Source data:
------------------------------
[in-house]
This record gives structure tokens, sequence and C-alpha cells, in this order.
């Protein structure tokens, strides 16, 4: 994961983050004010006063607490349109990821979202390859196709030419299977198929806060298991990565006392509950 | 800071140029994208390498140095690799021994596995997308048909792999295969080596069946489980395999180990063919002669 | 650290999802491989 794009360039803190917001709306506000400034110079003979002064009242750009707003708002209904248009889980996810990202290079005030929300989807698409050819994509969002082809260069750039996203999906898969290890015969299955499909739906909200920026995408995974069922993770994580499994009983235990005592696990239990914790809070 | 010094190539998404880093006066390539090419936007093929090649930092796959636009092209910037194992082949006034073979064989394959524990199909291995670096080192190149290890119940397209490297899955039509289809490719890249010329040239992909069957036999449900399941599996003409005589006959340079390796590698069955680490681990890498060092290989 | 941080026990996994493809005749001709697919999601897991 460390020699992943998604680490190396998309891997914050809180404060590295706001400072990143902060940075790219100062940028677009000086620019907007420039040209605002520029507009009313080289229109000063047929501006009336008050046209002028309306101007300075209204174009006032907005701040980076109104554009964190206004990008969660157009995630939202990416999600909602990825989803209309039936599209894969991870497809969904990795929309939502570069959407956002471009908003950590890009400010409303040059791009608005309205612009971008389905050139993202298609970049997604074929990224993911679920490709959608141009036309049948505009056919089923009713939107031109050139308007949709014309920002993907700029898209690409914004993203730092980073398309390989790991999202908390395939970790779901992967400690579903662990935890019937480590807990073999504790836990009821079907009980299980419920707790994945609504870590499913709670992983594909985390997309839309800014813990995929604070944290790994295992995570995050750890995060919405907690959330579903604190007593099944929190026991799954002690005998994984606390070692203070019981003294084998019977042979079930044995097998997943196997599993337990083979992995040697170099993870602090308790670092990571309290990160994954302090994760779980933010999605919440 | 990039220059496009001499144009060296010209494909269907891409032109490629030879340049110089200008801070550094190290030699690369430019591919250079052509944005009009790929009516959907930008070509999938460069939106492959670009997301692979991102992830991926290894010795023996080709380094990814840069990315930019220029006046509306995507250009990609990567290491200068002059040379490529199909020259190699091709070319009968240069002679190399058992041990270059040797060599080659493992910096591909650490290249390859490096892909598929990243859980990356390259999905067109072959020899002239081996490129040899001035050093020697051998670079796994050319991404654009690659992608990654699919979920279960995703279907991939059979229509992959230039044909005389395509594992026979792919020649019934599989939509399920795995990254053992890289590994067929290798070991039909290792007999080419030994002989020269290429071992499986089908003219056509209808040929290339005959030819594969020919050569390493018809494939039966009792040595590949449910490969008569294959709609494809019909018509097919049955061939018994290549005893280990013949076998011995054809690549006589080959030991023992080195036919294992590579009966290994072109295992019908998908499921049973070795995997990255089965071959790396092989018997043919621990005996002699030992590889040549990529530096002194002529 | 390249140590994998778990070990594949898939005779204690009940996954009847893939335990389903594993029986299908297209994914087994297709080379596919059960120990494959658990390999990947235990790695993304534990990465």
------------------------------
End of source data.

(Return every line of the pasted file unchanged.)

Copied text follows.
[in-house]
This record gives structure tokens, sequence and C-alpha cells, in this order.
């Protein structure tokens, strides 16, 4: 994961983050004010006063607490349109990821979202390859196709030419299977198929806060298991990565006392509950 | 800071140029994208390498140095690799021994596995997308048909792999295969080596069946489980395999180990063919002669 | 650290999802491989 794009360039803190917001709306506000400034110079003979002064009242750009707003708002209904248009889980996810990202290079005030929300989807698409050819994509969002082809260069750039996203999906898969290890015969299955499909739906909200920026995408995974069922993770994580499994009983235990005592696990239990914790809070 | 010094190539998404880093006066390539090419936007093929090649930092796959636009092209910037194992082949006034073979064989394959524990199909291995670096080192190149290890119940397209490297899955039509289809490719890249010329040239992909069957036999449900399941599996003409005589006959340079390796590698069955680490681990890498060092290989 | 941080026990996994493809005749001709697919999601897991 460390020699992943998604680490190396998309891997914050809180404060590295706001400072990143902060940075790219100062940028677009000086620019907007420039040209605002520029507009009313080289229109000063047929501006009336008050046209002028309306101007300075209204174009006032907005701040980076109104554009964190206004990008969660157009995630939202990416999600909602990825989803209309039936599209894969991870497809969904990795929309939502570069959407956002471009908003950590890009400010409303040059791009608005309205612009971008389905050139993202298609970049997604074929990224993911679920490709959608141009036309049948505009056919089923009713939107031109050139308007949709014309920002993907700029898209690409914004993203730092980073398309390989790991999202908390395939970790779901992967400690579903662990935890019937480590807990073999504790836990009821079907009980299980419920707790994945609504870590499913709670992983594909985390997309839309800014813990995929604070944290790994295992995570995050750890995060919405907690959330579903604190007593099944929190026991799954002690005998994984606390070692203070019981003294084998019977042979079930044995097998997943196997599993337990083979992995040697170099993870602090308790670092990571309290990160994954302090994760779980933010999605919440 | 990039220059496009001499144009060296010209494909269907891409032109490629030879340049110089200008801070550094190290030699690369430019591919250079052509944005009009790929009516959907930008070509999938460069939106492959670009997301692979991102992830991926290894010795023996080709380094990814840069990315930019220029006046509306995507250009990609990567290491200068002059040379490529199909020259190699091709070319009968240069002679190399058992041990270059040797060599080659493992910096591909650490290249390859490096892909598929990243859980990356390259999905067109072959020899002239081996490129040899001035050093020697051998670079796994050319991404654009690659992608990654699919979920279960995703279907991939059979229509992959230039044909005389395509594992026979792919020649019934599989939509399920795995990254053992890289590994067929290798070991039909290792007999080419030994002989020269290429071992499986089908003219056509209808040929290339005959030819594969020919050569390493018809494939039966009792040595590949449910490969008569294959709609494809019909018509097919049955061939018994290549005893280990013949076998011995054809690549006589080959030991023992080195036919294992590579009966290994072109295992019908998908499921049973070795995997990255089965071959790396092989018997043919621990005996002699030992590889040549990529530096002194002529 | 390249140590994998778990070990594949898939005779204690009940996954009847893939335990389903594993029986299908297209994914087994297709080379596919059960120990494959658990390999990947235990790695993304534990990465």